Belfast Telegraph

We’ll pay high price if free speech laws undermined

By Paul Connolly

The local debate over freedom of speech versus even more restrictive defamation laws has really started to take off. And it’s a very healthy thing to watch.


In spite of the ending of the Troubles, Northern Ireland is a very newsy place for its size and I sometimes fear the media skips from item to item too quickly and doesn’t pause often enough for in-depth analysis.

So it is good to see that the debate over Stormont’s outright refusal to transfer across the UK Defamation Act has not been a flash-in-the-pan. In fact, it’s gathering steam, both locally and across the water.

As I wrote here last week, my contention is that freedom of speech legislation is even more important in Northern Ireland, because of the democratic deficit hardwired into the local political system — ie no Opposition, no scrutiny chamber in the legislature and weak local government structures. There is a distinct feeling that the local political classes actively prefer to continue with, or even extend, the province’s outdated libel laws, because it shields them from forthright criticism from the media, the public and civic society in general.

Sammy Wilson had a pop at “shoddy journalism” during the week and, fair enough, there have been times when the local media has let itself down.

However, this is nothing like the frankly disgraceful corruption and law-breaking of some UK tabloids.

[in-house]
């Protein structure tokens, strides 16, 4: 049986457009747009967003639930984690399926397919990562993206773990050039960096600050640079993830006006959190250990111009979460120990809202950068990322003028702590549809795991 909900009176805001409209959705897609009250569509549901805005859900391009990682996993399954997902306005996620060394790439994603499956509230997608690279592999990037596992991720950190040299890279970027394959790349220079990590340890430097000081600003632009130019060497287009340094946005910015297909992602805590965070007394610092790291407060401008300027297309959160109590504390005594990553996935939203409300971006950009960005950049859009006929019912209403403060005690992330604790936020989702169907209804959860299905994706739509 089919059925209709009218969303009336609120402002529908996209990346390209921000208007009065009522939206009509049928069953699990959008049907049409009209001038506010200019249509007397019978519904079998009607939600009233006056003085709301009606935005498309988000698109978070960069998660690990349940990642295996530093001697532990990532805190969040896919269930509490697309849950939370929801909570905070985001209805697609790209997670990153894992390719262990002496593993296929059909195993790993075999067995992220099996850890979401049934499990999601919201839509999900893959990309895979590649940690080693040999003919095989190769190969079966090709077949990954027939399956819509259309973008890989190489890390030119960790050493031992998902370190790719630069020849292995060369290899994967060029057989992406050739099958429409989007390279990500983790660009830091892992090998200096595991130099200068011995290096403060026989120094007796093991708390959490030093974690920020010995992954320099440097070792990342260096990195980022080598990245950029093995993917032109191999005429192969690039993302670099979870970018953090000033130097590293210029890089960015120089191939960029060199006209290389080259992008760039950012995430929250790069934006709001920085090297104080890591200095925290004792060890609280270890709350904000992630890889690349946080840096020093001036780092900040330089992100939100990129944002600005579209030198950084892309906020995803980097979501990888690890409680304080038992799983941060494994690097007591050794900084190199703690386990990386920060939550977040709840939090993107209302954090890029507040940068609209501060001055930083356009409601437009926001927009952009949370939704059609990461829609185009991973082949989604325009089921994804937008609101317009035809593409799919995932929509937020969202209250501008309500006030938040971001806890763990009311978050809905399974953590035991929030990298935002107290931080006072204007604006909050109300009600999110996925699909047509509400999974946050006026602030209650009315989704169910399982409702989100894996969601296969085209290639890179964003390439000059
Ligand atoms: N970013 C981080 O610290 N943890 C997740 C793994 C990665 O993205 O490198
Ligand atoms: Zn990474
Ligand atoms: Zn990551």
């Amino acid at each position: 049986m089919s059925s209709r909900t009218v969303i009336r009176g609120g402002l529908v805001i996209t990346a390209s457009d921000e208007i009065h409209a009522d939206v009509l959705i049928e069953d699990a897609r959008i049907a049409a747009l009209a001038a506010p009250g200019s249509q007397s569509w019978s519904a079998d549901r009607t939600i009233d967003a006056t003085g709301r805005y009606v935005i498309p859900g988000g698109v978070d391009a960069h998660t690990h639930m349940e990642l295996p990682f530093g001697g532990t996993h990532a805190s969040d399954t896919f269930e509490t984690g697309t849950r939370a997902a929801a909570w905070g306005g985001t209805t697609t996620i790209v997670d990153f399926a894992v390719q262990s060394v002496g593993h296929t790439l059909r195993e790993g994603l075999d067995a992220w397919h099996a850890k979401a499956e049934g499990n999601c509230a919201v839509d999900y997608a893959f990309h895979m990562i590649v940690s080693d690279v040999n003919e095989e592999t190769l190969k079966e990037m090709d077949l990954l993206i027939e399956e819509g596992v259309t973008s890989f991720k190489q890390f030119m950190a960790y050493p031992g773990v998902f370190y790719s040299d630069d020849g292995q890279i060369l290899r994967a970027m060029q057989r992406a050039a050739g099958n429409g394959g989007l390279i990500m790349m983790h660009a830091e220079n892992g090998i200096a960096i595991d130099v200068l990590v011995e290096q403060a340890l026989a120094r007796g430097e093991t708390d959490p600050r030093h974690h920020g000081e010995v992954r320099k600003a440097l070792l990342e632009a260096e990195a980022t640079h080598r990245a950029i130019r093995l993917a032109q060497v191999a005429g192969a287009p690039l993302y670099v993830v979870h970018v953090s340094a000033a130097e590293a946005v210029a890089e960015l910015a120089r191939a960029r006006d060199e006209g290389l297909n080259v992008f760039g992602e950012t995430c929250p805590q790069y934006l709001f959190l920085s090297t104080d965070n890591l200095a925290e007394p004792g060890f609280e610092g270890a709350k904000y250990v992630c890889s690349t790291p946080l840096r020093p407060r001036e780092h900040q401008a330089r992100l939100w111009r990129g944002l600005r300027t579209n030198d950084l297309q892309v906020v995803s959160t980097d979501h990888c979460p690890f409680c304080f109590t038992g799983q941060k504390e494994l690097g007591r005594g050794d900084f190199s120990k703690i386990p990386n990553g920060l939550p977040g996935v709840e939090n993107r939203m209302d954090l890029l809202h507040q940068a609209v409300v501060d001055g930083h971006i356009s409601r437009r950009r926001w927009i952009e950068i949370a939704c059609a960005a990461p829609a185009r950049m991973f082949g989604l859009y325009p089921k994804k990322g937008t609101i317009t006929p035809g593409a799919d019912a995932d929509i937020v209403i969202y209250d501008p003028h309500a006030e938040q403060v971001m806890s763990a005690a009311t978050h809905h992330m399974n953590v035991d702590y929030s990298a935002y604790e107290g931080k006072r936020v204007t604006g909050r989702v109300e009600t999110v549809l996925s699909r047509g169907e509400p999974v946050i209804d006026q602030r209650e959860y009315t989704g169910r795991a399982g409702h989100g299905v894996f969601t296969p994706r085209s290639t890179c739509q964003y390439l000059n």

Additionally, whatever settlement emerges from the Leveson debate will put an end to slipshod, or reckless, reporting.

Northern Ireland is heading for legal backwater status if the Defamation Act stalemate continues.

UUP leader Mike Nesbitt’s private member’s Bill to extend the UK Defamation Act to the province is, therefore, a progressive piece of political thinking from a journalist-turned-politician with a keen understanding of the totality of implications of this  piece of legislative myopia.

Do we really want to stifle scrutiny of political, scientific and business affairs in Northern Ireland? Do we really want to put off US technology companies from investing here? I think not.


Apologies are due to readers who have spotted errors and inconsistencies. A supplement entitled ‘100 Things to do this Bank Holiday Weekend’ did not contain 100 things to do, nor anything like it. It should have, of course, and I have taken steps to make sure, if it’s published again next year, that it does list 100, or more, things to do.

An incorrect crossword solution was also printed. Readers have made helpful suggestions as to how to stop this happening again, including numbering the crosswords. I will look into this and report back.

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